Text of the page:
Regulator warns firms on overcharging sanctions
BANKS, insurance firms and credit-card providers have been warned by the Financial Regulator that they face stiff sanctions unless they speed up how they deal with overcharging.
There are some 24 overcharging cases on the desk of Financial Regulator Matthew Elderfield.
Now a letter has gone out to almost 100 firms telling them that they need to repay customers -- who have been overcharged -- "speedily, efficiently and fairly" within six months of discovering the charging blunder, the Irish Independent has learned.
The letter warns: "In cases where a timeframe [on repaying customers] has been agreed with the Financial Regulator in relation to the resolution of a charging or pricing error and an institution fails to meet this deadline, the Financial Regulator may pursue this failure under the administrative sanctions procedure."
The regulator has the power to fine companies up to €5m under its sanctions procedures or fine an individual up to €500,000.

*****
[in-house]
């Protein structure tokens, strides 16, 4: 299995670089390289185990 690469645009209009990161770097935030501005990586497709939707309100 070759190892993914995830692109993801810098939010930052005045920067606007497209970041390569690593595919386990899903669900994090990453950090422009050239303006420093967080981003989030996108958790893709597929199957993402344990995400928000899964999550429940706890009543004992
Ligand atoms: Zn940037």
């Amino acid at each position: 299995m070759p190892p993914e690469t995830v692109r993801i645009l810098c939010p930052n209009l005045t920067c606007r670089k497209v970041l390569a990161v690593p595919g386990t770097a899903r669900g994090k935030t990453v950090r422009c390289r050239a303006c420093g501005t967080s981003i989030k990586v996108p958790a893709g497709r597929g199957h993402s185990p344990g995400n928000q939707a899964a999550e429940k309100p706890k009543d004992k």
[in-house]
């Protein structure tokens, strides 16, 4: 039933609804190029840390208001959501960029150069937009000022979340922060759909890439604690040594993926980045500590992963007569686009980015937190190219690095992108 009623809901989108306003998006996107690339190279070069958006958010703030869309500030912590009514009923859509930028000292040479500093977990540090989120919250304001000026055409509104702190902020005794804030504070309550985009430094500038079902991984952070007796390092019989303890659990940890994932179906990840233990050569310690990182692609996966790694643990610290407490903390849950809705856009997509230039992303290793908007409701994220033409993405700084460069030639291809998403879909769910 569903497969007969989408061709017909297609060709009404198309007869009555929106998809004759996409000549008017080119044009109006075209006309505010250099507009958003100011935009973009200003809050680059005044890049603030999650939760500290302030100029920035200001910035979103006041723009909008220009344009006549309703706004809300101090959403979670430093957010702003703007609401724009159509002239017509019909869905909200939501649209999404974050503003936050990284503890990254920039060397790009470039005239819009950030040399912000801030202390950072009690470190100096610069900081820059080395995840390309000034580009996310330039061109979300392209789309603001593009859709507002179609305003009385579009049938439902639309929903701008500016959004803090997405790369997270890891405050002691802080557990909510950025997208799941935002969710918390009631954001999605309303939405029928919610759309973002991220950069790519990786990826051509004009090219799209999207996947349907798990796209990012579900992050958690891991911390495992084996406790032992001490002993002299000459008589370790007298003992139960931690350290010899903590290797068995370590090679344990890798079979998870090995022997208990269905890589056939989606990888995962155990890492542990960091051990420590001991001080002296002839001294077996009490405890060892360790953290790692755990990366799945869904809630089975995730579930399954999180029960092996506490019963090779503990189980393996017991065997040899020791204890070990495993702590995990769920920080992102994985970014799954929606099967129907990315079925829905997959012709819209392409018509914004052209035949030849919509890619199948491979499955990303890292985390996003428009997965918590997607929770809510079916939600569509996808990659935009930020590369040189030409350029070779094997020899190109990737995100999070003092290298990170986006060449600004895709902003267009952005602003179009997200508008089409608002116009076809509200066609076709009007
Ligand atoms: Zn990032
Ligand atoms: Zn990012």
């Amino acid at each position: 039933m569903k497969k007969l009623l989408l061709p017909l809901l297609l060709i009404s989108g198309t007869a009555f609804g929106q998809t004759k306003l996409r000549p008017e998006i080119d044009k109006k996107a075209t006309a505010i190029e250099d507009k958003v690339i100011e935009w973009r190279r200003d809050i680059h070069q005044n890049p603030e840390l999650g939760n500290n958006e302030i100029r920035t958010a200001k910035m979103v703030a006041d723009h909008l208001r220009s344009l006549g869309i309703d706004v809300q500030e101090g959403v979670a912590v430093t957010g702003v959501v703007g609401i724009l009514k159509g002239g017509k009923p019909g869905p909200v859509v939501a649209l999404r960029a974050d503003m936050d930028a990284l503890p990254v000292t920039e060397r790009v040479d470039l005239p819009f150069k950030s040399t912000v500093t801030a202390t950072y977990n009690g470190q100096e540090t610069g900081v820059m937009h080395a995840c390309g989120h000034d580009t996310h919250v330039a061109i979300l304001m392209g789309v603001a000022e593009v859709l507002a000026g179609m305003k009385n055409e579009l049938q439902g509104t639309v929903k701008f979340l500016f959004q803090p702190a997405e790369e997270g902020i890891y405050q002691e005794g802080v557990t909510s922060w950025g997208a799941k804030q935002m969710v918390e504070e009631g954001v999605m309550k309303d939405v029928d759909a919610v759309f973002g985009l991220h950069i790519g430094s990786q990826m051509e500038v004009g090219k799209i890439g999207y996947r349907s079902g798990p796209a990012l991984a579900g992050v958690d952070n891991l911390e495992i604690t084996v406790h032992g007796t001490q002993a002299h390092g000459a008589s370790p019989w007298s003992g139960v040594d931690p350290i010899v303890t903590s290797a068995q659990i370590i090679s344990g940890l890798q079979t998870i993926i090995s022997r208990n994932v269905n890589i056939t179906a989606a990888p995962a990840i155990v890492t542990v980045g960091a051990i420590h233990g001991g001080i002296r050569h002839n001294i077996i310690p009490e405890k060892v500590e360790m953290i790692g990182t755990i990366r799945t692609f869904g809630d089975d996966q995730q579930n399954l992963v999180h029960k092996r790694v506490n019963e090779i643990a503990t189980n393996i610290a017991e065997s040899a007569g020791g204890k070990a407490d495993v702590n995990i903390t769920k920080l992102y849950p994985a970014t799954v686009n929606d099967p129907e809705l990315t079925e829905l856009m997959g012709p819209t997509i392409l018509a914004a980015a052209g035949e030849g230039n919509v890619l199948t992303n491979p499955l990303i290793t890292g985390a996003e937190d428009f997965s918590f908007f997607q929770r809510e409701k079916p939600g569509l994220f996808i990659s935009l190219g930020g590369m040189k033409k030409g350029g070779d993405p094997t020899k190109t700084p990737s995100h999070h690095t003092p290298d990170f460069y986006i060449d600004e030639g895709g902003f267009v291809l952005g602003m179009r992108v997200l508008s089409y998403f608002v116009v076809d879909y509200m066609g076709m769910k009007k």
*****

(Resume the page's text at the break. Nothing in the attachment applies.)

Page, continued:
A raft of banks and insurance companies are yet to own up to customers that they have overcharged them.
It is understood that the two biggest banks, AIB and Bank of Ierland, are set to admit soon that they have overcharged more customers.
Both banks have been at the centre of overcharging scandals in the past.
Credit-card provider MBNA and Ulster Bank have also had to admit to wrongly charging customers in the past few months.
There is understood to be frustration on the part of the staff in the regulator's office that it is taking so long to deal with overcharging and that so many cases are emerging.
The letter send to banks and insurers also warns that the enforcement strategy at the regulator is to be reviewed, which implies that tougher measures could be imposed on firms that are not treating consumers fairly.
In December, MBNA admitted it would refund €18m after mistakenly overcharging an estimated 500,000 customers.